An intrusion detection/email encryption approach to information security (IS) just doesn't cut it for Thelma Snedaker, information security administrator at $4-billion United Airlines Employees' Credit Union (UAECU).
"I've got the impression that Information Security is in the same stages that IT was in early on- putting the technology before business instead of the other way around, Snedaker told The Credit Union Journal. "IS can't be summed up or solved with applications or systems."
Instead, IS comes "from a broader approach that includes process and people," she said.
So in addition to installing the technologies designed to deliver information security, CUs should encourage employees to incorporate the CIA process, which "protects the Confidentiality, Integrity, and Availability of sensitive and critical data, and the systems and media that house or move that data," said Snedaker.
Data is most vulnerable to a credit union's people, she continued. "People tend to cause problems with CIA unintentionally. This is usually the result of process changes aimed at streamlining some task, or the introduction of new systems."
Therefore, Snedaker holds all of UAECU's people responsible for information security. "The board of directors and senior management must wholeheartedly endorse the program, because without them it will never take definition and flourish. All employees must understand the value and purpose, because without them it will never happen."
New and existing employees must participate in the 167,000-member CU's InfoSec Awareness Program, Snedaker explained.
In adition, management conducts security policy reviews, and enforces appropriate usage-agreement signature forms. Business continuity planning and testing is a cross-departmental venture.
And even small credit unions can afford this large CU's security means to increased IS. "It doesn't cost anything for a CU to take the approach that everyone is responsible," she said.
CIA may come off as a rather abstract approach towards the very real threat credit unions encounter as they alter processes or install new systems. Snedaker exemplified the approach with a "CIA Checklist" that a CU might use when considering a new home banking service.
1. Is the system critical to the CU? If so, then according to management's uptime requirements, availability should be addressed via adequate hardware redundancies or failovers, circuit feeds, and disaster recovery provisioning, for example.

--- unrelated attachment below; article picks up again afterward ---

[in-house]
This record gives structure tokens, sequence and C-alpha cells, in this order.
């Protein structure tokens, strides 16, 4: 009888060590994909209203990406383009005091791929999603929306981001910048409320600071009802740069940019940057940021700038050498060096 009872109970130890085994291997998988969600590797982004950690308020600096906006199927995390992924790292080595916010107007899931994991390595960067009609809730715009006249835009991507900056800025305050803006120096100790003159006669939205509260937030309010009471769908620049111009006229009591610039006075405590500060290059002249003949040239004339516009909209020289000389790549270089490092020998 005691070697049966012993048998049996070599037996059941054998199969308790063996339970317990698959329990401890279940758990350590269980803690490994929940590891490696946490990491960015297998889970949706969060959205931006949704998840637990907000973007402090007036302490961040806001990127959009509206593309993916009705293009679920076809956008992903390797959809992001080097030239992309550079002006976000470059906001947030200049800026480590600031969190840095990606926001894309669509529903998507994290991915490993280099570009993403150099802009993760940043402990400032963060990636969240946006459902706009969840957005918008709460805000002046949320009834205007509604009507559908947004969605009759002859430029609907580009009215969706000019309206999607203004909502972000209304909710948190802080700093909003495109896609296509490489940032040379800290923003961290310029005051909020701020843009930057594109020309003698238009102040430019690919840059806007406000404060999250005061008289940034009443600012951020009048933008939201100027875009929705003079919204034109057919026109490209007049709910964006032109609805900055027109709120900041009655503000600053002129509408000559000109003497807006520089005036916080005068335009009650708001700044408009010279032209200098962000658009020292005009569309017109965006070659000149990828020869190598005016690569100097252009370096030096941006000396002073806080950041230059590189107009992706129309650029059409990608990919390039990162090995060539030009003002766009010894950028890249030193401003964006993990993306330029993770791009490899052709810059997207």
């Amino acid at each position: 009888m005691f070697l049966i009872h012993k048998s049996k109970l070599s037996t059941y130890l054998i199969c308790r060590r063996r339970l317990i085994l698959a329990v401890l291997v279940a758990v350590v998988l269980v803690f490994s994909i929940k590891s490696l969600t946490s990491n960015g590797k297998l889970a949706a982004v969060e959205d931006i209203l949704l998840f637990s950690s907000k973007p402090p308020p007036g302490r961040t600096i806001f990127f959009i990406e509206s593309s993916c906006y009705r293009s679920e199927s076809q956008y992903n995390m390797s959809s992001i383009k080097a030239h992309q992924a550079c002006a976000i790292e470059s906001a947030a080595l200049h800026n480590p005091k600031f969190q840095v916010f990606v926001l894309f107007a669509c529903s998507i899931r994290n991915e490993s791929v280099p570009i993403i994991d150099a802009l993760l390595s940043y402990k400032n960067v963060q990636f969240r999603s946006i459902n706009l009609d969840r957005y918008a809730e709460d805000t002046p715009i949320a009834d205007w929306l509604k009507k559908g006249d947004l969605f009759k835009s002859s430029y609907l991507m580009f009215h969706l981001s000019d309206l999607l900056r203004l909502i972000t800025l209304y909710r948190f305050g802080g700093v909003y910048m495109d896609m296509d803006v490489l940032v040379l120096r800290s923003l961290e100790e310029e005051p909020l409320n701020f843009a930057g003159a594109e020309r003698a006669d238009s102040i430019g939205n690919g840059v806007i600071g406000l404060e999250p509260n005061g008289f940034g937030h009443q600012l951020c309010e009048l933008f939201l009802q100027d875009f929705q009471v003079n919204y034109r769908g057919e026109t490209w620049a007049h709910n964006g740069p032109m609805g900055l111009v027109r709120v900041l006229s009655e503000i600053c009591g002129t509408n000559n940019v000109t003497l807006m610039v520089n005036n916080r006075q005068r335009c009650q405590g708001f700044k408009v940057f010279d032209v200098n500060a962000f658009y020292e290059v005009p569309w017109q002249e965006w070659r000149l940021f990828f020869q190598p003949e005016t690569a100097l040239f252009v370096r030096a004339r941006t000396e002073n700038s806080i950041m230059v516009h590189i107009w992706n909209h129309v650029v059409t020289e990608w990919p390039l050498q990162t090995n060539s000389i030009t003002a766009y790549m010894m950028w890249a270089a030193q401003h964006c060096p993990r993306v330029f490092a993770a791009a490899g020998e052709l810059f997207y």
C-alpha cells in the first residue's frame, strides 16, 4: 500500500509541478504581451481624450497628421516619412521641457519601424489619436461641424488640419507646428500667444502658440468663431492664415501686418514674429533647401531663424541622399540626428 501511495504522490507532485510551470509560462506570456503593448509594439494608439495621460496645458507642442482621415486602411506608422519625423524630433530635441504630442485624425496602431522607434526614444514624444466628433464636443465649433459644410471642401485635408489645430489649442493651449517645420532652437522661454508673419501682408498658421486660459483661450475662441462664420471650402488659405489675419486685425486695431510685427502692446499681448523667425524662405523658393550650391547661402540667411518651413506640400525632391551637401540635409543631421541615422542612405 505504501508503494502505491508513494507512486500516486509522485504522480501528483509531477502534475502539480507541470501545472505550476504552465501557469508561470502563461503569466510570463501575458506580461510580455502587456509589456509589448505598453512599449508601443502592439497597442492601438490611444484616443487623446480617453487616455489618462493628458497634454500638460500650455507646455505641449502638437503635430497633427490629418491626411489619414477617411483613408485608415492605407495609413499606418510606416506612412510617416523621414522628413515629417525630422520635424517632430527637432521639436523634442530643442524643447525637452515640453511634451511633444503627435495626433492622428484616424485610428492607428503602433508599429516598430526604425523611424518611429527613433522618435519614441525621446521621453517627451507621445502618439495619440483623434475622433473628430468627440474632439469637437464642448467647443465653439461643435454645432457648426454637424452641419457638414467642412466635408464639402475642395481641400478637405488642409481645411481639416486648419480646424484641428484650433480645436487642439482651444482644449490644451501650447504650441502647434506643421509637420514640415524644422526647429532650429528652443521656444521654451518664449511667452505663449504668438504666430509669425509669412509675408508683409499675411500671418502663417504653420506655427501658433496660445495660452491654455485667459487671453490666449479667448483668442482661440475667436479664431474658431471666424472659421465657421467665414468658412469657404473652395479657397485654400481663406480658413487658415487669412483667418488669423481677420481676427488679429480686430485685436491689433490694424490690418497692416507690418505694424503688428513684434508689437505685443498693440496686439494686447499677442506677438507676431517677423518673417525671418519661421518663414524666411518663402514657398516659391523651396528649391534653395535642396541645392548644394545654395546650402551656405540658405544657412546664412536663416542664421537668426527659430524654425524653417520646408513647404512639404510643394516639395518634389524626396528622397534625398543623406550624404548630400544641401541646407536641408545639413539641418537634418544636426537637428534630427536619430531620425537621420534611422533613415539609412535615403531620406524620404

2. Can the system be identified as high-risk? With home banking, for example, increased risk derives from the systems being Internet-visible. "Website defacement, denial of service attacks, and malicious code dumps could cause availability and integrity to be adversely impacted," Snedaker said.
She suggested that patching routines, system configuration lockdown procedures, firewalls, IDS/IPS, Internet vulnerability scans, and log audit routines are a few methods that can help protect high-risk systems.
3. Does the system hold sensitive data? With home banking, possibly.
"But given Internet security guidelines, no sensitive member data should reside on the web server itself," Snedaker added. "Instead, it should be stored in a non-Internet-visible location and secured appropriately."
Nevertheless, sensitive data will be transmitted during every Internet session. Sessions should therefore be secured using SSL (HTTPS) and the site should be validated via digital certificate.
To mitigate unauthorized access and address confidentiality, Snedaker said CUs should employ additional measures, such as implementing maximum number of login attempts coupled with resulting lockouts, session timeouts. Additional authentication layers (PIN and password) should also be added.
CUs that adopt the CIA approach may reap the benefits of "an overall better understanding of the risks involved with a new system and potential mitigation strategies or solutions," Snedaker said.
Not to mention "broader understanding of and participation in information security across departments," she added. "In the home banking scenario," she continued, "depending upon your credit union's structure, it's likely that systems, marketing, senior management, and internal audit departments would be involved in this review."